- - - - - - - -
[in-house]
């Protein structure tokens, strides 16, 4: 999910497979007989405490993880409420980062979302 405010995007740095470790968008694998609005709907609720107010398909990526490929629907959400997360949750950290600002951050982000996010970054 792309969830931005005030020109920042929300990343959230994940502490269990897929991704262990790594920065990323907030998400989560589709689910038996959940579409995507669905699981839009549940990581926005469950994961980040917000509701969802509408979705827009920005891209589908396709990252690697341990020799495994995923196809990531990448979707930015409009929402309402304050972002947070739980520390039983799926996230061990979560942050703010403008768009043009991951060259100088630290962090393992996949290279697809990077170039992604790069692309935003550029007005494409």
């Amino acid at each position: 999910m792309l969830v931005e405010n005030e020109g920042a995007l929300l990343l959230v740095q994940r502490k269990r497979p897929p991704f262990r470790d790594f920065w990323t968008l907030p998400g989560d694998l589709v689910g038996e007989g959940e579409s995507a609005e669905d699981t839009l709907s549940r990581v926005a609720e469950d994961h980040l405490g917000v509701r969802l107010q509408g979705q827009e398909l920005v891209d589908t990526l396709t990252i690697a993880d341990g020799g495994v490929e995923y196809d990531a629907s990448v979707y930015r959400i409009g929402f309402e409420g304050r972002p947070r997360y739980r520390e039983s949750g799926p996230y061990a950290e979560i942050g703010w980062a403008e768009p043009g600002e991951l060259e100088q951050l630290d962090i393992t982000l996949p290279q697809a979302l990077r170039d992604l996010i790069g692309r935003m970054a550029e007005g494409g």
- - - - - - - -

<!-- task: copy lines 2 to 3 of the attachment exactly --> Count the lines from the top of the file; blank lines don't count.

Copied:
């Protein structure tokens, strides 16, 4: 999910497979007989405490993880409420980062979302 405010995007740095470790968008694998609005709907609720107010398909990526490929629907959400997360949750950290600002951050982000996010970054 792309969830931005005030020109920042929300990343959230994940502490269990897929991704262990790594920065990323907030998400989560589709689910038996959940579409995507669905699981839009549940990581926005469950994961980040917000509701969802509408979705827009920005891209589908396709990252690697341990020799495994995923196809990531990448979707930015409009929402309402304050972002947070739980520390039983799926996230061990979560942050703010403008768009043009991951060259100088630290962090393992996949290279697809990077170039992604790069692309935003550029007005494409």
């Amino acid at each position: 999910m792309l969830v931005e405010n005030e020109g920042a995007l929300l990343l959230v740095q994940r502490k269990r497979p897929p991704f262990r470790d790594f920065w990323t968008l907030p998400g989560d694998l589709v689910g038996e007989g959940e579409s995507a609005e669905d699981t839009l709907s549940r990581v926005a609720e469950d994961h980040l405490g917000v509701r969802l107010q509408g979705q827009e398909l920005v891209d589908t990526l396709t990252i690697a993880d341990g020799g495994v490929e995923y196809d990531a629907s990448v979707y930015r959400i409009g929402f309402e409420g304050r972002p947070r997360y739980r520390e039983s949750g799926p996230y061990a950290e979560i942050g703010w980062a403008e768009p043009g600002e991951l060259e100088q951050l630290d962090i393992t982000l996949p290279q697809a979302l990077r170039d992604l996010i790069g692309r935003m970054a550029e007005g494409g």